Ronan Lyons | Personal Website
Ronan Lyons | Personal Website

Just say “Non” – the facts on corporate tax rates in Europe

  • Eoghan O'Briain ,

    Hi Ronan,

    Great article as usual and I agree with the thrust of the arguments you make. What I think is open to debate is that ‘Ireland sets a tax rate and charges it’.

    As you acknowledge the PWC figure is based on a very specific firm. Given the small army of tax professionals employed by MNCs in Ireland, I am sceptical that Ireland’s tax regime is as simple as this.

    However, if it really is the case, then the Government could knock this argument with Ms. Lagarde on its head by releasing the data it collects on effective corporation tax rates paid by IDA clients. Something tells me that this transparency is unlikely to materialise. Either way, it should be forcefully making all the arguments you outline.

    • Ronan Lyons ,

      Hi Eoghan,
      Thanks for that. You have a valid point, and it would be good to know. The more data, the better, in my opinion!

      My only counterpoint would be that MNCs do this everywhere, not just in Ireland. Indeed, they are legally obliged to do so, if they are publicly listed companies, otherwise they would be in dereliction of their duty to shareholders. So whereas Irish-based MNCs might, by using loose Dutch tax treaties, be able to get their tax rate down from 12% to 8% in Ireland, that might be even larger in other countries. Even if Ireland did have a larger gap than other countries, the blame may lie elsewhere, e.g. the Dutch sandwich!


      • John Mack ,

        When you surrender your currency you surrender your sovereignty.

        • Ronan Lyons ,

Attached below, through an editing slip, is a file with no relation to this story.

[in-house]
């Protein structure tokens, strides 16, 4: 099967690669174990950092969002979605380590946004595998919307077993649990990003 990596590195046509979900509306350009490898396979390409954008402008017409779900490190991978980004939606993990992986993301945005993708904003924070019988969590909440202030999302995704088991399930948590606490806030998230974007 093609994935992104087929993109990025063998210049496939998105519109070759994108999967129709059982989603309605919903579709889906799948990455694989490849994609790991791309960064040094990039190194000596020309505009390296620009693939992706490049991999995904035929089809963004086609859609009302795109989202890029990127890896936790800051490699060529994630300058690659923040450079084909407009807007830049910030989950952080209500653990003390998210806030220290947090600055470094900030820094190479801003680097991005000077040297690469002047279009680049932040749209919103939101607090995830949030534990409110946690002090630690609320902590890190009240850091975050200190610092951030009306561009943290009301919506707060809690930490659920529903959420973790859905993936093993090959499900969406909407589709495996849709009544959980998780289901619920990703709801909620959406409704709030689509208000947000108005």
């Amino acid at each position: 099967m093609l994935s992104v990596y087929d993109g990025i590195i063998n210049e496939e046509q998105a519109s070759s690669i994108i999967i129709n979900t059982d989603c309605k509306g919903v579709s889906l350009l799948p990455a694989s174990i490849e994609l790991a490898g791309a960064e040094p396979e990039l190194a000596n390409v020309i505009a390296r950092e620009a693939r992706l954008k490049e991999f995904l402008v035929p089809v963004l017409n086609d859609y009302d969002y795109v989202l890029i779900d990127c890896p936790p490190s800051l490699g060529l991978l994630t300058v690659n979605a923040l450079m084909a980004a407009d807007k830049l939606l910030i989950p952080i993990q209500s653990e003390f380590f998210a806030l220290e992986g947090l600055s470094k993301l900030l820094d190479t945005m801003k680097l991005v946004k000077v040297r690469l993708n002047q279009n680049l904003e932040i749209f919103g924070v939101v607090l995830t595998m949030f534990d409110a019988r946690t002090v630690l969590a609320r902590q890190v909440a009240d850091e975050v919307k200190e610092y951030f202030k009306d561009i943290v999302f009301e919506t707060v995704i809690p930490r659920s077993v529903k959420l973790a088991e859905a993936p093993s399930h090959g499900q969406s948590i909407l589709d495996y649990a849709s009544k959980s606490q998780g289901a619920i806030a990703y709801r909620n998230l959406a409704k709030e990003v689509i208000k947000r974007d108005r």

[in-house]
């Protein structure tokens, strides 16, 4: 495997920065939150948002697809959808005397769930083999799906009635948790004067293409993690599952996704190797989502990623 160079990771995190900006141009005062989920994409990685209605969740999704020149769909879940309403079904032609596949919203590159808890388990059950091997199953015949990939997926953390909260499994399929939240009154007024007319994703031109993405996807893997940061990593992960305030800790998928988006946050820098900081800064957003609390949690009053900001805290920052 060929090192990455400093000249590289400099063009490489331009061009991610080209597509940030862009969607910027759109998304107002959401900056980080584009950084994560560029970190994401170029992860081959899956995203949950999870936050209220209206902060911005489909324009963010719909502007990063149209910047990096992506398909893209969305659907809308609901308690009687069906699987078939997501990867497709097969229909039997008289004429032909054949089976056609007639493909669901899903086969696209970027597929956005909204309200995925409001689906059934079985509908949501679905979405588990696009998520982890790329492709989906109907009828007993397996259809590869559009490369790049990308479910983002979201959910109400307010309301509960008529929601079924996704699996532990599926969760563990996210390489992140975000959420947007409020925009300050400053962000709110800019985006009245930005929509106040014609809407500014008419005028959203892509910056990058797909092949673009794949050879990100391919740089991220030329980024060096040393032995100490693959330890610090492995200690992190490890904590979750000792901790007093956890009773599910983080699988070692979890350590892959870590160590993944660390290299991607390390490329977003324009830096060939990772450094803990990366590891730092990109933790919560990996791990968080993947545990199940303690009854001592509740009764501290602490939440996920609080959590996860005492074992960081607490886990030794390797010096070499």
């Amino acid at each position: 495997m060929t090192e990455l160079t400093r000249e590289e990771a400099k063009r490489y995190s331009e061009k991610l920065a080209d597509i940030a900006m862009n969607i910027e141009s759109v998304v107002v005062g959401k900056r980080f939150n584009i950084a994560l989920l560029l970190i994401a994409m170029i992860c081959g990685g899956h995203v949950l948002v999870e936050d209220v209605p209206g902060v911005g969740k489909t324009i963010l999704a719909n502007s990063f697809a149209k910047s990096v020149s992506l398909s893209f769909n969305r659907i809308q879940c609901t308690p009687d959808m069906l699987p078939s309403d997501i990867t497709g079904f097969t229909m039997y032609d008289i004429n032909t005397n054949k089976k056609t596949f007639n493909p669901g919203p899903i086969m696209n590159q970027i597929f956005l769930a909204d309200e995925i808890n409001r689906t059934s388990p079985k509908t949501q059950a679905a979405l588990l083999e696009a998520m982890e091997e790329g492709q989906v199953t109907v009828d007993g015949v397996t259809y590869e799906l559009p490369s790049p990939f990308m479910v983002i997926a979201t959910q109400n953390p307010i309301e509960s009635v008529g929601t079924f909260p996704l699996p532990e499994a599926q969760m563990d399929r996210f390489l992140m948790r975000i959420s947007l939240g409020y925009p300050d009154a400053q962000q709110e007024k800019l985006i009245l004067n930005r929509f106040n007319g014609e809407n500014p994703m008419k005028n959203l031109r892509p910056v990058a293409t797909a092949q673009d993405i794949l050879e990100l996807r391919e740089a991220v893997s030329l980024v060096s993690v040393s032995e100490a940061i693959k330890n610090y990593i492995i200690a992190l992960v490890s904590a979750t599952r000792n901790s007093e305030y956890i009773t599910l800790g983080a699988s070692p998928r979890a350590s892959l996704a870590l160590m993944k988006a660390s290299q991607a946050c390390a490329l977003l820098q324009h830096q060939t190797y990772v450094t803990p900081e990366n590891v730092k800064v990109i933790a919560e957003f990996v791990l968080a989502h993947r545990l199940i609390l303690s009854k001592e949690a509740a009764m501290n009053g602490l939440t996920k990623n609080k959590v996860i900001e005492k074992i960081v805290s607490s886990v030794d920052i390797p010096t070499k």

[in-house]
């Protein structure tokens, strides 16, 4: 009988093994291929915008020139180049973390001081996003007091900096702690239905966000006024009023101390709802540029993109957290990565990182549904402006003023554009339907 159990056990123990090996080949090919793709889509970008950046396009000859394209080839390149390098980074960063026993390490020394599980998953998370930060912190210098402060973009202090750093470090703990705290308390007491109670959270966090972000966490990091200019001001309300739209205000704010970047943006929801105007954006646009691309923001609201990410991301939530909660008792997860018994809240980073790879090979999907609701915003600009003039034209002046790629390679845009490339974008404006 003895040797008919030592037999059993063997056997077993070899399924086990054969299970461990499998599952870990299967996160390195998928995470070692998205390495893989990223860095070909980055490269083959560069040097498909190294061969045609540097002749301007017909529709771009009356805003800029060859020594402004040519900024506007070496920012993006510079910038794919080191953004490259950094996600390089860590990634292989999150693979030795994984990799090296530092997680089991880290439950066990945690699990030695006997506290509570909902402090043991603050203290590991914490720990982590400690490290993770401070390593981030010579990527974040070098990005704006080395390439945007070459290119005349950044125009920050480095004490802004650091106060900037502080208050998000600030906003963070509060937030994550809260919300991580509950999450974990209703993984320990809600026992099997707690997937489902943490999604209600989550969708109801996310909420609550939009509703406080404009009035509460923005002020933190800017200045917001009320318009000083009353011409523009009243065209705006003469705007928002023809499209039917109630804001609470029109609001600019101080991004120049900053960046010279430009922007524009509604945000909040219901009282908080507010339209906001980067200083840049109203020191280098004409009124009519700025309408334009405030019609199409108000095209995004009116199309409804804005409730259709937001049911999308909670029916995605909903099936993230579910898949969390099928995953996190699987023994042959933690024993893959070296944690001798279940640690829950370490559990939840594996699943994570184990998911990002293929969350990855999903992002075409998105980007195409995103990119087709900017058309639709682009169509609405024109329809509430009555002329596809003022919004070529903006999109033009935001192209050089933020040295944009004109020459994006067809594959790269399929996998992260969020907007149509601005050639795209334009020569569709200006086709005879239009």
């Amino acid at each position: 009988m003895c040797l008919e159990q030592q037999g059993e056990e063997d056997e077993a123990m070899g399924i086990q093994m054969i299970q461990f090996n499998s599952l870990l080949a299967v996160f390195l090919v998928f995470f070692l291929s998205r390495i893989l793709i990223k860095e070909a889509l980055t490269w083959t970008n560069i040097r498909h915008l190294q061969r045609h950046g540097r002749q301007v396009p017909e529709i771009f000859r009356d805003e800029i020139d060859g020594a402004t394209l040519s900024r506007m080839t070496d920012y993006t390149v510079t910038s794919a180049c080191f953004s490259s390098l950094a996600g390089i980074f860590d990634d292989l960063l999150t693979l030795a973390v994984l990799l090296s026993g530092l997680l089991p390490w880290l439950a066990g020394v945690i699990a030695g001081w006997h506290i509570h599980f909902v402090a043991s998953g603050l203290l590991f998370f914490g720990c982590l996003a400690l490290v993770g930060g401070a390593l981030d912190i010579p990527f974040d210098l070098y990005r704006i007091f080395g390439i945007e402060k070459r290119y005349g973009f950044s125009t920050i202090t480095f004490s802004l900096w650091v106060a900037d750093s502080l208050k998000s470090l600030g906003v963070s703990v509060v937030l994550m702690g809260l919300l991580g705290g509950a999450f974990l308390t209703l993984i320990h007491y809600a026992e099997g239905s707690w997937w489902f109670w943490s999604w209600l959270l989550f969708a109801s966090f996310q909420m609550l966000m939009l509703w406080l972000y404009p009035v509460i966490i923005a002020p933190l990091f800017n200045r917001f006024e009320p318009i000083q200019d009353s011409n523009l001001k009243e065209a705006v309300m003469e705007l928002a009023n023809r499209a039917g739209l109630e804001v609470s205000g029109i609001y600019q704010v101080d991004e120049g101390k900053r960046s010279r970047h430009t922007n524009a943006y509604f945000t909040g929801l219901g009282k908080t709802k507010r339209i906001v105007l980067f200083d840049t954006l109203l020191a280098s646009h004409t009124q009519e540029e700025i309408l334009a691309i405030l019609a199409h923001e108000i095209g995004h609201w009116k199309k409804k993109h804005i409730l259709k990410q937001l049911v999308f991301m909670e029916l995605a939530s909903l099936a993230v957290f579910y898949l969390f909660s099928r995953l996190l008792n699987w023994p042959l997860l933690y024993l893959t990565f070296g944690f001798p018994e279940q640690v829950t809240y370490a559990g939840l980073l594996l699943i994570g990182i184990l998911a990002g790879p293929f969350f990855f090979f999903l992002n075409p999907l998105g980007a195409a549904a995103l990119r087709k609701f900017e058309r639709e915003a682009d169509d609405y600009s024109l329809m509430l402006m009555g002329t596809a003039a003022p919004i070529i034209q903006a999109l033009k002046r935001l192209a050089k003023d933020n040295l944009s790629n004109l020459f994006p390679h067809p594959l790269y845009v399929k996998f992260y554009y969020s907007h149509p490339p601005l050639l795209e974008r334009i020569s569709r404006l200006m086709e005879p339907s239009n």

Hi John,
          While I totally agree on the lack of adaptation in the Irish system in response to a life in the eurozone, I disagree on the sovereignty issue. In the USA, states, counties and even small towns still have “sovereignty” over taxation issues.

          • Fred Logue ,

            Very interesting analysis. I think it is worth noting that in Belgium the “insiders” have a very good deal in relation to tax. There is no CGT and rent is earned tax free. In addition senior employees are allowed incorporate to take advantage of the lower corporation tax rates, avoid social security payements and benefit from expense deductions.

            On the other hand the outsiders which includes regular employees, civil servants and small businesses are crucified by high income taxes, social security and VAT rates.

            In addition it costs at least €2K to set up a private company in Belgium, compared with €100 in Ireland.

            Another point in relation to our tax rate relative to our economy is well made by TCD academic Frank Barry where he traces the history of our corporation taxation policies from the their origins in the 1950’s. He even shows that for a period leading up to our joining the EEC we had zero tax for manufacturing exports and that the 12.5% across the board was only phased in between 2000 and 2003.

            Barry also cites research that finds that the level of FDI in Ireland is 70% higher than it would be if were to have the next lowest tax rate in the EU and that 80% of our FDI would disappear if we raised our rates to the EU average.


            • Donal O'Brolchain ,

              Thanks Ronan for setting out the case for saying NON.

              In support of this policy, I refer you to the presentation given by Simeon Djankov, Bularian Deputy Prime Minister and Minister of Finance at the IIEA recently here

              In summary, he pointed out that the Bulgarian way of managing the insider-outsider issue in the post Communist era means that they now have a 10% tax rate on corporate profits, dividends and personal income tax.

              re. France.
              In July 2009, I attended the launch of a Forfás future scenarios report as I had taken part in some of the preliminary work.

              Among those presenting was Jean-Loup Loyer, (Project Manager, France 2025, Centre d’Analyse Strategique)who spoke about a similar exercise in France. As I remember it, one of his slides made it very clear that France wanted a higher corporate tax rate throughout Europe.

              At the time, I regarded it as a “shot across our bows”.

              Among the three next steps identified in the Forfas exercise was
              “We should develop institutional capacity to anticipate and prepare for future